- Kavala has been in prison since the end of 2017
- He denies accusations of role in failed coup and mass protests
- Rights groups say landmark case of crackdown in Turkey
- President of the European Parliament: this decision is the sign of an “authoritarian drift”
ISTANBUL, Oct. 23 (Reuters) – Turkish President Tayyip Erdogan said on Saturday that he asked his foreign ministry to expel ambassadors from the United States and nine other Western countries for calling for the release of philanthropist Osman Kavala.
Seven of the ambassadors represent Turkey’s allies in NATO and the expulsions, if carried out, would open the deepest rift with the West in Erdogan’s 19 years in power.
Kavala, a contributor to many civil society groups, has been in prison for four years, accused of funding nationwide protests in 2013 and participating in a failed coup in 2016. He is remained in custody while his final trial continues, and denies the charges. .
In a joint statement on October 18, the ambassadors of Canada, Denmark, France, Germany, the Netherlands, Norway, Sweden, Finland, New Zealand and the United States called for a fair and swift resolution of Kavala’s case, and his “urgent release”. They were summoned by the Foreign Ministry, which called the statement irresponsible.
âI gave the necessary order to our Minister of Foreign Affairs and I said what should be done: these 10 ambassadors must be declared persona non grata (undesirable) immediately. Eskisehir.
“They will know and understand Turkey. The day they do not know and understand Turkey, they will leave,” he said to the cheers of the crowd.
The US and French embassies and the White House did not immediately respond to requests for comment. A spokesperson for the US State Department said he was aware of the information and was seeking clarification from the Turkish Foreign Ministry.
Erdogan has previously said he plans to meet with US President Joe Biden at a summit of the Group of 20 (G20) major economies in Rome next weekend. Read more
A diplomatic source said de-escalation was possible given that Turkey has now made its position very clear and given the potential diplomatic fallout from such a move ahead of the G20 summit and the UN climate summit in Glasgow. from the end of the month.
“No instructions have been given to the embassies,” the source said, adding that it was possible a decision could be taken at Turkey’s cabinet meeting on Monday.
Norway said its embassy had not received any notification from Turkish authorities.
“Our ambassador did nothing to justify an expulsion,” the ministry’s chief spokesman Trude Maaseide said, adding that Turkey was well aware of Norway’s point of view.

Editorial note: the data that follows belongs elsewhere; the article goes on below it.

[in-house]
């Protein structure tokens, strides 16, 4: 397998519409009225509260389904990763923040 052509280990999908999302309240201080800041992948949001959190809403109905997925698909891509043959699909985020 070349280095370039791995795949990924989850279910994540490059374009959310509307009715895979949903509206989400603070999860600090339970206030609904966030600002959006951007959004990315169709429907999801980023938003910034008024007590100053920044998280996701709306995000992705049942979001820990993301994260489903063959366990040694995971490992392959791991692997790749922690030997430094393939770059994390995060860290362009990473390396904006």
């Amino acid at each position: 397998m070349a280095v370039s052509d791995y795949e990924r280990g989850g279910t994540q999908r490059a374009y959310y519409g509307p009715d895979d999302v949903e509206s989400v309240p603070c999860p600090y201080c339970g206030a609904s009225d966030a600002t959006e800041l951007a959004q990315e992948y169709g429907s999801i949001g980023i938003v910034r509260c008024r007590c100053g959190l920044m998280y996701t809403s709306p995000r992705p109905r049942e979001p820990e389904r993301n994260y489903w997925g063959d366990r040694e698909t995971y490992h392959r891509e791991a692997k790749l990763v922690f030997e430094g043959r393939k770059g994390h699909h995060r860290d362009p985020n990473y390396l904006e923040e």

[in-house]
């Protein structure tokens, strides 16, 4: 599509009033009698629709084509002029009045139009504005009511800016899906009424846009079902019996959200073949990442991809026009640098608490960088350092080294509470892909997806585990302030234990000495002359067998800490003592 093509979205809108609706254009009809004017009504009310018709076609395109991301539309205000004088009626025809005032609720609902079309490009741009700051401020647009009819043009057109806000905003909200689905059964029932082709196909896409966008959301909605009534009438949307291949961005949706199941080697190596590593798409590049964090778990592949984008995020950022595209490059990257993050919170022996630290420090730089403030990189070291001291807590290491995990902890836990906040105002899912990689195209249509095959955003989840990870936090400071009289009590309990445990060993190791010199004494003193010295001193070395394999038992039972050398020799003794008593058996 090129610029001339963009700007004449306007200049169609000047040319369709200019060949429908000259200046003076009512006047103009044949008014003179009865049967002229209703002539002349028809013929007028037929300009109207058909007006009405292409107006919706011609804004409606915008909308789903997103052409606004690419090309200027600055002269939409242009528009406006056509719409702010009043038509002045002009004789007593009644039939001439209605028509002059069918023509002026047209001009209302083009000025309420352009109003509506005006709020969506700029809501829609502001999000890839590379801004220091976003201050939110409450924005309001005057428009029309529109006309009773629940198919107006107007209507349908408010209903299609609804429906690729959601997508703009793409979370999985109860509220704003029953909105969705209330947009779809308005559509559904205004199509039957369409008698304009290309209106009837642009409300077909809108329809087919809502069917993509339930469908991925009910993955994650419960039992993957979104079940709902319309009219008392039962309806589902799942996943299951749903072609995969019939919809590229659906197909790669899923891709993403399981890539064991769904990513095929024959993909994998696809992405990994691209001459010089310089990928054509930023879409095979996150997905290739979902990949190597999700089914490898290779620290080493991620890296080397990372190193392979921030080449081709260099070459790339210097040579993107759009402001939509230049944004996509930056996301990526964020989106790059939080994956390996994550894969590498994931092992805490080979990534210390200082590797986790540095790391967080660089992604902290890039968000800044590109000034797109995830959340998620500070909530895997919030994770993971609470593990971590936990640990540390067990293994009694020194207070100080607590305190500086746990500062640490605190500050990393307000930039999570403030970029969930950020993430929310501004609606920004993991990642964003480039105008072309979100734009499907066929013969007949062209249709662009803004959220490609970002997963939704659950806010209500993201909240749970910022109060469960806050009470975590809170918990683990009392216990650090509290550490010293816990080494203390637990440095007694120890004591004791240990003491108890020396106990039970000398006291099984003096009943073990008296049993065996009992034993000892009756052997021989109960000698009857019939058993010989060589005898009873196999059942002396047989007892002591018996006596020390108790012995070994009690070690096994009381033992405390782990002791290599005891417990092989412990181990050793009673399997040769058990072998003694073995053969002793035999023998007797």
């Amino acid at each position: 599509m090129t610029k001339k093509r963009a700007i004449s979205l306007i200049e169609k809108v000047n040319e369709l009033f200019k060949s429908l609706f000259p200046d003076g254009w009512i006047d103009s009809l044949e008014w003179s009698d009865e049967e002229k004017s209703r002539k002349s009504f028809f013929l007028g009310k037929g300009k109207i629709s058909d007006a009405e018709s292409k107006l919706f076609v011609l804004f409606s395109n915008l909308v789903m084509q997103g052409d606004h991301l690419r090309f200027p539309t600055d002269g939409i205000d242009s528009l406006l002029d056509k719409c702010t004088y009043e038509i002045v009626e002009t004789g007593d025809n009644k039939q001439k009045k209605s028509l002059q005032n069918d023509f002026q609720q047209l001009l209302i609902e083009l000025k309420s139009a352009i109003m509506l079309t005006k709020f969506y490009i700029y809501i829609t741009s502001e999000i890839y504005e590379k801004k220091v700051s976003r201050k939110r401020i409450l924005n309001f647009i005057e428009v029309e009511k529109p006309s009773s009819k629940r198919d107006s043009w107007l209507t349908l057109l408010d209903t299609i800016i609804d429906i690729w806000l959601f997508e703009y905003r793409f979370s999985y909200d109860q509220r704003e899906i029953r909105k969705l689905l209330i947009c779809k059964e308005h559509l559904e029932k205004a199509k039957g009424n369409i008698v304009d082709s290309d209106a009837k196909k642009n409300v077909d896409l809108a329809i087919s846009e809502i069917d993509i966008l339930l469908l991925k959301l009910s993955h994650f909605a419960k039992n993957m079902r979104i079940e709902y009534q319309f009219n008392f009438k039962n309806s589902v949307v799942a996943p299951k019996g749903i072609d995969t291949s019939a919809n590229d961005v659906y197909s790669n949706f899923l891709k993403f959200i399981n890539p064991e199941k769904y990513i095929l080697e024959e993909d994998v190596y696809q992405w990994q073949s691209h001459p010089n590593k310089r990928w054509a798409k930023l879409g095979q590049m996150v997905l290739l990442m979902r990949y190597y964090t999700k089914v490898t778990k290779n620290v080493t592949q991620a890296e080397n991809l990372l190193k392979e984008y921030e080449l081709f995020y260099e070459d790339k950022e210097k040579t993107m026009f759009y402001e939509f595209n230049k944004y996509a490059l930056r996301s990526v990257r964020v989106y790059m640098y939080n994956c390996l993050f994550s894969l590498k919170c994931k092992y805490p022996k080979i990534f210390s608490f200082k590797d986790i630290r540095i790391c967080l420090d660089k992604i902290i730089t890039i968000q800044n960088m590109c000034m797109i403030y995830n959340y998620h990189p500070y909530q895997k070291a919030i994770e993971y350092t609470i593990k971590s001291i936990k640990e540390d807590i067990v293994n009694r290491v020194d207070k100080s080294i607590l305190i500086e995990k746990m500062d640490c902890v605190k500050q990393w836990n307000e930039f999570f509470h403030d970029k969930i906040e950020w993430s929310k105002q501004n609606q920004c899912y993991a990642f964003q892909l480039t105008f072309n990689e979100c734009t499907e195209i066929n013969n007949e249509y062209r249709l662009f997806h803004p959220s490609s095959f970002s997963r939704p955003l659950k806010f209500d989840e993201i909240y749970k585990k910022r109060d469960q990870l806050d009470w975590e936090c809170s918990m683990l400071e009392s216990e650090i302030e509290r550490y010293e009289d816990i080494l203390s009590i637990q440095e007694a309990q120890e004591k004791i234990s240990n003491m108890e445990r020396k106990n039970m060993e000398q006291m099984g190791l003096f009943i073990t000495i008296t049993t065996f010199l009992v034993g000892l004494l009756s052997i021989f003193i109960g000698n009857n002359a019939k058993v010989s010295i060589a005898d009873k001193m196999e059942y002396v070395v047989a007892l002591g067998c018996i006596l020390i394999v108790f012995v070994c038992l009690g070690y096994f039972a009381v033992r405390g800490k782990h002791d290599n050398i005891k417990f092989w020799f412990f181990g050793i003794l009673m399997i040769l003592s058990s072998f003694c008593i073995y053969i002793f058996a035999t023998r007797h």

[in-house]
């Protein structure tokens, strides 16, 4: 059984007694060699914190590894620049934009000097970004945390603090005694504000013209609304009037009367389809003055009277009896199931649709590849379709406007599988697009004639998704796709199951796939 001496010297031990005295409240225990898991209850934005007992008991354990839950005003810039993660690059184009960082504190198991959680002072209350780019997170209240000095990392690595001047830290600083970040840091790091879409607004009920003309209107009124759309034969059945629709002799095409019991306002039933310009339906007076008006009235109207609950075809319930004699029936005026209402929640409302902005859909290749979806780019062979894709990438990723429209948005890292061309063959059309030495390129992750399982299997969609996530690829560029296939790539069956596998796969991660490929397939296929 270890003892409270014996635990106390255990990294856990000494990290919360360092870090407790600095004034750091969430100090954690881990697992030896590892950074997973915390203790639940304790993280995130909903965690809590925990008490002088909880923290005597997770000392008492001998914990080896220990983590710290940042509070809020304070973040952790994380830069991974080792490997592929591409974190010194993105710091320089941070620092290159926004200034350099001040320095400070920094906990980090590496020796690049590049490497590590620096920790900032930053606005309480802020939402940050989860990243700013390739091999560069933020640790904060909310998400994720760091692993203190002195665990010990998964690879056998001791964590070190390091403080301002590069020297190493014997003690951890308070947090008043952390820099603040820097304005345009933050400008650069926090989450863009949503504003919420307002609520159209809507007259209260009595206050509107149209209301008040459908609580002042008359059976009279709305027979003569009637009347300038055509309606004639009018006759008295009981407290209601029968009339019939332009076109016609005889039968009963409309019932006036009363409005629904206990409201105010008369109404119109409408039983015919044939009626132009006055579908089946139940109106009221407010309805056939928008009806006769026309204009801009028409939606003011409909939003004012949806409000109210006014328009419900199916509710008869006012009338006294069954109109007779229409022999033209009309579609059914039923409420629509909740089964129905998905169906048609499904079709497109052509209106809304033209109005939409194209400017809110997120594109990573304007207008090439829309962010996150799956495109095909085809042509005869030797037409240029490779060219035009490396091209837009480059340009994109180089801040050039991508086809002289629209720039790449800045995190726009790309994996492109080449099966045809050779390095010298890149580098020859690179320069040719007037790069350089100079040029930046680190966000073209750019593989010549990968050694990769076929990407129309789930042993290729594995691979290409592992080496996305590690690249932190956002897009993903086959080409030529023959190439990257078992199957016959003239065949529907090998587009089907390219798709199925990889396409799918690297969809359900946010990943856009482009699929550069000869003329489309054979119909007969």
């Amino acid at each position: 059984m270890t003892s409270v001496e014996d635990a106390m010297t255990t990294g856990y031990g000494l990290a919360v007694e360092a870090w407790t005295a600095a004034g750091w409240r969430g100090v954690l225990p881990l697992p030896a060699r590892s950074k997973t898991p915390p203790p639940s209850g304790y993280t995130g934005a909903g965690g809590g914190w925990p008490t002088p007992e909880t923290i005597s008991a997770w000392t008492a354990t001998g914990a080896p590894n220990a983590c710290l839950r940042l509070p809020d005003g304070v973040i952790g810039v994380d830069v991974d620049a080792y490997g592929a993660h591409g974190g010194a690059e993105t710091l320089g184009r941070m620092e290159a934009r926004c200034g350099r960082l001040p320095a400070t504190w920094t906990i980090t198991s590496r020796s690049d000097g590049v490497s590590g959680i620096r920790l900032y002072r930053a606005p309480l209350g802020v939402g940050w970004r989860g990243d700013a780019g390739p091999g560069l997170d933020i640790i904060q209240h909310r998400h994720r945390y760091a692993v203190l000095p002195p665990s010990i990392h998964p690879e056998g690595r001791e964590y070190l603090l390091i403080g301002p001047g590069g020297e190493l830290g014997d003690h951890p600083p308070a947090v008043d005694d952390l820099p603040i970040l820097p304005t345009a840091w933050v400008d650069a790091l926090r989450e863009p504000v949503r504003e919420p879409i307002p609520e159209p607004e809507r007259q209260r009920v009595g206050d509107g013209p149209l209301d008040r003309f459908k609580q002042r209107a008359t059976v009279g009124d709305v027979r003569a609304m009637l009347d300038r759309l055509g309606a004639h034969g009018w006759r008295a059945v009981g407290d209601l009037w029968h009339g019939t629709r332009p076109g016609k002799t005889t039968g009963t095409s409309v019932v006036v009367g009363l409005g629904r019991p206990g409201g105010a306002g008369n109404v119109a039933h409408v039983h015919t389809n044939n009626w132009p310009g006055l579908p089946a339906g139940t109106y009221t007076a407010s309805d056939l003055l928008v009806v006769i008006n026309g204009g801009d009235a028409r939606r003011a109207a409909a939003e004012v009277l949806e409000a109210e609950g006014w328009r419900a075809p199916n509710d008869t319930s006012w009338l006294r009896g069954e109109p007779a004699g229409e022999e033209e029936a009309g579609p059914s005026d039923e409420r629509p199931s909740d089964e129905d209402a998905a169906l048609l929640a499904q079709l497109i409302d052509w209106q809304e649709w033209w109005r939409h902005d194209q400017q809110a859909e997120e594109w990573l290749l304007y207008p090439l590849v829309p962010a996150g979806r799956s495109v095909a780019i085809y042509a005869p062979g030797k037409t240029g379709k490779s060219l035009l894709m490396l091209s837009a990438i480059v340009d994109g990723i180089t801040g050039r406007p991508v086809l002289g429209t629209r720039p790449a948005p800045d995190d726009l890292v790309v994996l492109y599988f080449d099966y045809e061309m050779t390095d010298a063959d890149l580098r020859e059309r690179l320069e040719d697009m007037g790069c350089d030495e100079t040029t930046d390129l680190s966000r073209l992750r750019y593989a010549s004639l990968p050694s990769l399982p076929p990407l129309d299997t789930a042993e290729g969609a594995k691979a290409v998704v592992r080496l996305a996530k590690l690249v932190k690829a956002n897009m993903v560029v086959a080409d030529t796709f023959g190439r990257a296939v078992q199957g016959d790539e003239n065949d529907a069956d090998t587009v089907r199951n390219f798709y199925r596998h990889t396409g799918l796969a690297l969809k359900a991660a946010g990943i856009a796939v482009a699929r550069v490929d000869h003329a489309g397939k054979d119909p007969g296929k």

“We will continue to call on Turkey to abide by democratic standards and the rule of law to which the country is committed under the European Convention on Human Rights,” Maaseide said.
The New Zealand Foreign Ministry said on Sunday it would not comment until it heard “anything officially through official channels,” and added in an emailed statement that ” New Zealand values ââits relationship with Turkey â.
Kavala was acquitted last year of charges related to the 2013 protests, but the ruling was overturned this year and combined with charges related to the attempted coup. Read more
Rights groups say his case is emblematic of a crackdown on dissent under Erdogan.
Six of the countries concerned are members of the EU, including Germany and France. European Parliament President David Sassoli tweeted: “The expulsion of ten ambassadors is a sign of the Turkish government’s authoritarian drift. We will not be intimidated. Freedom for Osman Kavala.”
Danish Foreign Minister Jeppe Kofod said his ministry had not received any official notification, but was in contact with friends and allies.
“We will continue to protect our common values ââand principles, as also expressed in the joint statement,” he said in a statement.
A source at the German Foreign Ministry also said the 10 countries were consulting each other.
Kavala said on Friday he would no longer attend his trial because a fair hearing was impossible after Erdogan’s recent comments.
Erdogan was quoted on Thursday as saying that the ambassadors in question would not release “bandits, murderers and terrorists” in their own country.
The European Court of Human Rights called for Kavala’s immediate release two years ago, saying there was no reasonable suspicion that he had committed an offense and finding that his detention was aimed at reducing him to the silence. Read more
He handed down a similar ruling this year in the case of Selahattin Demirtas, former leader of the pro-Kurdish Peoples Democratic Party (HDP), who was jailed for nearly five years.
The Council of Europe, which oversees the implementation of the ECHR rulings, has said it will initiate infringement proceedings against Turkey if Kavala is not released.
The next hearing in Kavala’s trial will take place on November 26.
Additional reporting by Jonathan Spicer, Nora Buli in Oslo, Stine Jacobsen in Copenhagen, Foo Yun Chee in Brussels and Lidia Kelly in Melbourne; Writing by Daren Butler; Editing by Peter Graff, Kevin Liffey, Frances Kerry, Daniel Wallis and Kim Coghill
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